As the county’s shelter-in-place order extends into its third month and many industries remain closed, San Jose lawmakers extended an eviction moratorium Tuesday to help renters facing hardship from the COVID-19 pandemic.
The City Council voted unanimously to extend an eviction moratorium until Aug. 31 for tenants who cannot afford to pay rent because of income loss stemming from the pandemic and subsequent stay-home orders.
Without an extension, the moratorium was set to expire June 30. Councilmember Maya Esparza was absent Tuesday.
Supporters of the extension said the measure would help protect the city’s most vulnerable residents from ending up on the streets.
“It’s protecting the most vulnerable members of our community, so repealing it now prematurely would fall disproportionately on those members of our community,” said Silicon Valley Law foundation attorney Michael Trujillo. “We’ve fielded over 1,400 calls since the coronavirus pandemic began and about two thirds of those folks calling in concerned about coronavirus and remaining housed are Latino and another two thirds are women.”
In the South Bay, unemployment rose from 4% to 12% in April, according to city documents.
However, some councilmembers questioned whether the moratorium protections stripped away too much power from landlords.
“It doesn’t sound like an owner with a bad tenant would have much options,” Khamis said.
The South San Jose councilmember supported the moratorium, but worried that tenants not affected by COVID-19 may “work the system” and not pay rent.
He asked for more information on what landlords could do to evict tenants taking advantage of the system.
“There are bad landlords, but there are also bad tenants,” Councilmember Johnny Khamis said.
Councilmember Pam Foley suggested extending the moratorium to commercial tenants, but had to wait until next week because the proposal had not been announced before the meeting.
The unpaid rent is not forgiven under the measure, and tenants must pay at least 50% of accrued rent in the six months following the expiration of the moratorium. The remaining 50% must be paid one year after the moratorium ends.
Funding digital expansion
In an effort to expand web access and remote learning, the City Council voted unanimously to approve no more than $3.4 million in funding to provide 11,000 Wi-Fi hotspots from AT&T to students lacking internet connection.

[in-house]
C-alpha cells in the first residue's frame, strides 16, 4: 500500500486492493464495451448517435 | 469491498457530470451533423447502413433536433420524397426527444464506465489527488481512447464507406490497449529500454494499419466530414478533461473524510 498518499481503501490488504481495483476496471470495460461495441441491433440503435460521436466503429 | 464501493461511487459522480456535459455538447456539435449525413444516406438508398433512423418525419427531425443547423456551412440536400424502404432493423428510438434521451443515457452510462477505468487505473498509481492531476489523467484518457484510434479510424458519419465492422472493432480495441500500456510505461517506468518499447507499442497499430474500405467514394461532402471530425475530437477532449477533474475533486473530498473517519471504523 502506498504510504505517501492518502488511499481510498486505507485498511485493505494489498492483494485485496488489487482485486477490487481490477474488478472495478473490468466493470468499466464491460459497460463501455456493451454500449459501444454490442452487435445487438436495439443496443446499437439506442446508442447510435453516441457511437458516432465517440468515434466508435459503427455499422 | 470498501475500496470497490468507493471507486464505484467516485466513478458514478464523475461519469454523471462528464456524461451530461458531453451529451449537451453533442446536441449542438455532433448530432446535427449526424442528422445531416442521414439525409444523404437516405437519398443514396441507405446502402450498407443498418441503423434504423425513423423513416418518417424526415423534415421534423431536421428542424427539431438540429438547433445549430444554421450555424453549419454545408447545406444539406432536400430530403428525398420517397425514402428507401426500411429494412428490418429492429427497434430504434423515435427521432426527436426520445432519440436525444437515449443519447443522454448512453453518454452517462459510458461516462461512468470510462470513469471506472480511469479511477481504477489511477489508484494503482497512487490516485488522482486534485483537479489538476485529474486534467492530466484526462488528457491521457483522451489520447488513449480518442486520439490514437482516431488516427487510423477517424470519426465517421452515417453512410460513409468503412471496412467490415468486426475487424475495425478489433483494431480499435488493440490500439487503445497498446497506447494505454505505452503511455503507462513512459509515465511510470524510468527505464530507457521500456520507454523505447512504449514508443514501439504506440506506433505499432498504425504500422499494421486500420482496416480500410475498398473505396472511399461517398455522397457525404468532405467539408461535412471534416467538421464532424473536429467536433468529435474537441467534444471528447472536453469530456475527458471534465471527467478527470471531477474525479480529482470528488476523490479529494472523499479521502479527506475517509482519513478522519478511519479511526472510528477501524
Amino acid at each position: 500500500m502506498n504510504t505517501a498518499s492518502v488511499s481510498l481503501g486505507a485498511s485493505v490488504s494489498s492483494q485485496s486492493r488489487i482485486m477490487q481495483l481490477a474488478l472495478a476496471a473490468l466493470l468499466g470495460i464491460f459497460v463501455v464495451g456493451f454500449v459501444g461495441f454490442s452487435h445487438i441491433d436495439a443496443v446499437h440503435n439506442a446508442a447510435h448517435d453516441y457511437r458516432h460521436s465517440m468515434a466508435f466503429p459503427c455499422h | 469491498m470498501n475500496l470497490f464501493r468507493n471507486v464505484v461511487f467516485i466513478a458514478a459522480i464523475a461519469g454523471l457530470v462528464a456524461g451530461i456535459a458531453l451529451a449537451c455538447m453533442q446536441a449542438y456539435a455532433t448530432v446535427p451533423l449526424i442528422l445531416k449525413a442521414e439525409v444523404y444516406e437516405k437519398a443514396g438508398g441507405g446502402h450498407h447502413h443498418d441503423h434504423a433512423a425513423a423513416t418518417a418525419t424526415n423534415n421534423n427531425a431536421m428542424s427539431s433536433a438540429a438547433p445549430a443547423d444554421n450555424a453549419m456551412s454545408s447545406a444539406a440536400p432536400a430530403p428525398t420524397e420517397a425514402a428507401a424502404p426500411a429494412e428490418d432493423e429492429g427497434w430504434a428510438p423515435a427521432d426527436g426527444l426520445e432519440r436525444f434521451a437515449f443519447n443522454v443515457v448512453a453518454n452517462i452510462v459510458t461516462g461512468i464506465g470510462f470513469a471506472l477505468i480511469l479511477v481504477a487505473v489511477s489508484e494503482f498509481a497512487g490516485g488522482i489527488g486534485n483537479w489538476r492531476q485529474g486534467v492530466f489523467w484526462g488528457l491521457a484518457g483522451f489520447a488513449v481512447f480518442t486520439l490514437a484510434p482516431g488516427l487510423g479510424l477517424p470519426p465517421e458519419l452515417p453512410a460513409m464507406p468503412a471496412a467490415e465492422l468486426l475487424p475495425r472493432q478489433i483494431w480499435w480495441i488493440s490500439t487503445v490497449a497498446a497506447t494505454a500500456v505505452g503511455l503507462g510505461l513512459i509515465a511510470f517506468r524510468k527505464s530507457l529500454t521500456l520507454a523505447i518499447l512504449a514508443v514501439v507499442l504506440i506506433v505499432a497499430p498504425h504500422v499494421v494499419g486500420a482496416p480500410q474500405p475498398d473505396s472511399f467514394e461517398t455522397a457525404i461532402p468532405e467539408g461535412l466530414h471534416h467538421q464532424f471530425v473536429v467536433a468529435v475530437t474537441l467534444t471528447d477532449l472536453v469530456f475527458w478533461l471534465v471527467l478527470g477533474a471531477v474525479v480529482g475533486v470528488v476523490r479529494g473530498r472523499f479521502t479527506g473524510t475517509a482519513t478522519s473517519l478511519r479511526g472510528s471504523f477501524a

Khamis recused himself because he owns AT&T stock and Esparza was absent.
Under the agreement, AT&T would provide connectivity to residents impacted by COVID-19 for up to one year. The funding comes from federal Coronavirus Relief Funds.
The plan prioritized allocating resources to students from Independence High School, James Lick High School, Yerba Buena High School and Overfelt High School — all based in East San Jose.
However, AT&T will only provide service for a year.
Officials from the East Side Union High School District said the city needs to move faster to provide resources and build up long-term digital infrastructure.
“I’d like to remind you we’ve been engaging with the city for 6-plus years,” said Lorena Chavez, a trustee for the East Side Union High School District. “We really appreciate hotspots, we really appreciate the funding but a key thing is missing here and it is the timeline. Our families need us now.”
Dalia Borrego, a parent community involvement specialist for Yerba Buena High School, said parents need more guidance on using devices as well. She said many families had trouble using devices and shared one example of a mother whose child has special needs.
“Due to the guardian’s lack of knowledge in technology, even with reading the instructions or staff on the phone, she was unable to use this device to get her son access to the Wi-Fi and the classes available to him online,” Borrego said. “Her son lost almost three months of distance learning.”
Contact Mauricio La Plante at email@example.com or follow @mslaplantenews on Twitter.